Robert Indiana’s legacy is tied up in a legal fracas between his longtime organization and two close associates.
Robert Indiana, the artist whose iconic LOVE sculptures and designs became some of the most recognizable artworks of the 20th century, died in May at the age of 89. His passing came just one day after a lawsuit was filed to fight for control of his legacy. The suit alleged that the artist’s assistant Jamie Thomas—who was given power of attorney in the artist’s will—and the art publisher Michael McKenzie “exploited” Indiana for their own financial gain, claiming that “They have isolated Indiana from his friends and supporters, forged some of Indiana’s most recognizable works, exhibited the fraudulent works in museums, and sold the fraudulent works to unsuspecting collectors for millions of dollars.”
The Art Newspaper has a deep dive into how the suit will impact Indiana’s legacy, and found that it could affect the artist’s desire to establish a museum at his home and studio on the island of Vinalhaven in Maine. In a will signed in May 7th 2016, Indiana named Thomas the director of such an institution, and gave him power of attorney, but a lawyer representing the Morgan Art Foundation—the organization that has maintained the lucrative copyright of the “LOVE” works since the 1990s—maintains that Thomas’s alleged misdeeds against the artist make him unqualified to lead any such institution. The foundation has the backing of Indiana’s longtime dealer Paul Kasmin, his patron and collector John Wilmerding, and representatives at the Whitney Museum of American Art in New York, which staged a retrospective of the artist in 2013.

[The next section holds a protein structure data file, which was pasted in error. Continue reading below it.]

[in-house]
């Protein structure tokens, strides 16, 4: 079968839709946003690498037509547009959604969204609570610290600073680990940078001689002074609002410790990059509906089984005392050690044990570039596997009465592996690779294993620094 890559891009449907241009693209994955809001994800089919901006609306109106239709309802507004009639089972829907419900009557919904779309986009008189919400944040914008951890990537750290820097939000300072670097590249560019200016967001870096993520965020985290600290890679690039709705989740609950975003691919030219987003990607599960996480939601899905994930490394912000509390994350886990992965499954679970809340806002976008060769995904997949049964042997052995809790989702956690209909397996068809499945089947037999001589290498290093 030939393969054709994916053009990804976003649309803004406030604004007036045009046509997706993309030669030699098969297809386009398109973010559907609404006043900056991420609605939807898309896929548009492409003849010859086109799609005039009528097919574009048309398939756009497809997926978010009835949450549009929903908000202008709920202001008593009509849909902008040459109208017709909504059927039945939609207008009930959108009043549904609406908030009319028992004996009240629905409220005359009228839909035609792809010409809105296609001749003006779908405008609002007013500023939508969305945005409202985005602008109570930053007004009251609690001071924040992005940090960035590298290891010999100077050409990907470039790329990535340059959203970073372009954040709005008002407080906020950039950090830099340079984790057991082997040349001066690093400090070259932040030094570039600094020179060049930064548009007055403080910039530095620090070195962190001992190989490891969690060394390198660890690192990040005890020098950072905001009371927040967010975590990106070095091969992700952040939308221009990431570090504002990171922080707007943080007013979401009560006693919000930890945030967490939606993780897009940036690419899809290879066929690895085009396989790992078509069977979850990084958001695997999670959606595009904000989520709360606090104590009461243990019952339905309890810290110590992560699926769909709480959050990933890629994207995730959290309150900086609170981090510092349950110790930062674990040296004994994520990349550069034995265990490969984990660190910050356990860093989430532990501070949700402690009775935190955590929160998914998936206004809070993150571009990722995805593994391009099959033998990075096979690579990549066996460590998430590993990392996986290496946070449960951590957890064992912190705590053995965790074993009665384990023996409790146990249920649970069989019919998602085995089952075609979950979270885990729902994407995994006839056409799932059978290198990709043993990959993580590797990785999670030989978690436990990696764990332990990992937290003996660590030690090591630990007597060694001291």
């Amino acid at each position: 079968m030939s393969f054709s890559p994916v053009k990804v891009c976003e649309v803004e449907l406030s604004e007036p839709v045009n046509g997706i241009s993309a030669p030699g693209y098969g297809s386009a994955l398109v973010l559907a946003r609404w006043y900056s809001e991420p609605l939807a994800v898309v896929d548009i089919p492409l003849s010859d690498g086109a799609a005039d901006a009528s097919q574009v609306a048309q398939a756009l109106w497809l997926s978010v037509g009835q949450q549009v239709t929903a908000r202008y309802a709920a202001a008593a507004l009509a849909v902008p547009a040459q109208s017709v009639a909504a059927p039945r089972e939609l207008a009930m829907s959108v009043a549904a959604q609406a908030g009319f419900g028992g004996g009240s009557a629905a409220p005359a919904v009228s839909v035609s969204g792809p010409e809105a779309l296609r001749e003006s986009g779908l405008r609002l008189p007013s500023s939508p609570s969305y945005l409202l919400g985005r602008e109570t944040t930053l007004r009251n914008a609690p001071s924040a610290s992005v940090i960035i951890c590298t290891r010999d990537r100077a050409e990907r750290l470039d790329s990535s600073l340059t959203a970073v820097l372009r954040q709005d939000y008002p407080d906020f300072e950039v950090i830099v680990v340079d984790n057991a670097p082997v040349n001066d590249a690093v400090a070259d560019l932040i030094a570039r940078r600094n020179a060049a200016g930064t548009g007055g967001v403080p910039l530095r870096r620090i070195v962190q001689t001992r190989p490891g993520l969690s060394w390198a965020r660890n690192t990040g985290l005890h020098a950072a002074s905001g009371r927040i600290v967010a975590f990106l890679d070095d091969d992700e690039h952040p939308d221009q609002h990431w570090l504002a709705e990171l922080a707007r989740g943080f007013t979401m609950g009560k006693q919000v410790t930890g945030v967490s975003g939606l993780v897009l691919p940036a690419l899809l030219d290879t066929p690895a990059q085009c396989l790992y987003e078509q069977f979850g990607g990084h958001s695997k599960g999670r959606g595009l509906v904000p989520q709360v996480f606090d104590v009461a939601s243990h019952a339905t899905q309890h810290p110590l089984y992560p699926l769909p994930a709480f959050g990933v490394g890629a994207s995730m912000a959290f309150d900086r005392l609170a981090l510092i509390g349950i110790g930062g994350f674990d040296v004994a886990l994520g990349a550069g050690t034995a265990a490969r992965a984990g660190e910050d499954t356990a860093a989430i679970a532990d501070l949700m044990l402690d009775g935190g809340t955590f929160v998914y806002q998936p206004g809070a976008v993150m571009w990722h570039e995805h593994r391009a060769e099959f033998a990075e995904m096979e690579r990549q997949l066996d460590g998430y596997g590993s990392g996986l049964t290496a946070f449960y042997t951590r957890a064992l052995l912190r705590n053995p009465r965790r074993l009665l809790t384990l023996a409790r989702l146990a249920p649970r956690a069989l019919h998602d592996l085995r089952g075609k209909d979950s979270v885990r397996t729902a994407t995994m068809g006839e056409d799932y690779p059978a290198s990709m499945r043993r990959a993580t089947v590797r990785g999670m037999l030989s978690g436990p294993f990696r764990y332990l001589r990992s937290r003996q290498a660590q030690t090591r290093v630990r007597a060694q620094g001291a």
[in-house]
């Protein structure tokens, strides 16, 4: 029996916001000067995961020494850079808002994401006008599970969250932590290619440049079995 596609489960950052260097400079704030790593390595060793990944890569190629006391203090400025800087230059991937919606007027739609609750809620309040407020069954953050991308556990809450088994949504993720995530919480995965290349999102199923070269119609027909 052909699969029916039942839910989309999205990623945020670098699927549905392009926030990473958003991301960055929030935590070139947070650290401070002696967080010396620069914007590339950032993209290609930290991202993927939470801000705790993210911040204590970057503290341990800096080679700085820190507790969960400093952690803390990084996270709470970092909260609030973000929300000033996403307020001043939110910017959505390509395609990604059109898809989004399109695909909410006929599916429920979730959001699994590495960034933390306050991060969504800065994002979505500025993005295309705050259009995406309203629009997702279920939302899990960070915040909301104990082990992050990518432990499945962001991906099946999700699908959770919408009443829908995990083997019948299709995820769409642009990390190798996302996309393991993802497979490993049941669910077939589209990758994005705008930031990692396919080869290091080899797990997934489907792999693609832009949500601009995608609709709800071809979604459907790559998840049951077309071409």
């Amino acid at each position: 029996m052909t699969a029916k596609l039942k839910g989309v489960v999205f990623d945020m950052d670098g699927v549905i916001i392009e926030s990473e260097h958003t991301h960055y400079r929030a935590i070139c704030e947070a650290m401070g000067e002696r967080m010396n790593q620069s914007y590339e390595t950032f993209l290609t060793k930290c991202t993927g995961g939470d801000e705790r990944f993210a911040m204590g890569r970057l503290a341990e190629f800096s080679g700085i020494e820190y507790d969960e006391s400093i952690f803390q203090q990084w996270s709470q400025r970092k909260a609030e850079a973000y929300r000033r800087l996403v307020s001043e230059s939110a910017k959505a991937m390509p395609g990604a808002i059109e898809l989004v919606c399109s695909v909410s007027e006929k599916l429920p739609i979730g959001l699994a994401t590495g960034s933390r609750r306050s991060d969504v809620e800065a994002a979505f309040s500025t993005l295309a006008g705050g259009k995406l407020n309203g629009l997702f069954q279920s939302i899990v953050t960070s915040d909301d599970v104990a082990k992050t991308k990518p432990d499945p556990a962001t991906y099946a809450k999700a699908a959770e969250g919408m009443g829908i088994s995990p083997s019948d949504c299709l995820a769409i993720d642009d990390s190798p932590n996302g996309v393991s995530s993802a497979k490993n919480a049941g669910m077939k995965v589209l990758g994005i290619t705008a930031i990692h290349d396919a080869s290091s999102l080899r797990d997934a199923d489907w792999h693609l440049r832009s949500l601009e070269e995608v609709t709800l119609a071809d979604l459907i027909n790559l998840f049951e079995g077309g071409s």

A pre-trial hearing was set to be held in Manhattan district court Monday. The Art Newspaper notes that the artist’s estate is estimated to be worth $50 million. Meanwhile, the results of a medical examination into Indiana’s cause of death came back “undetermined” on Friday, but foul play has been ruled out, the Associated Press reported.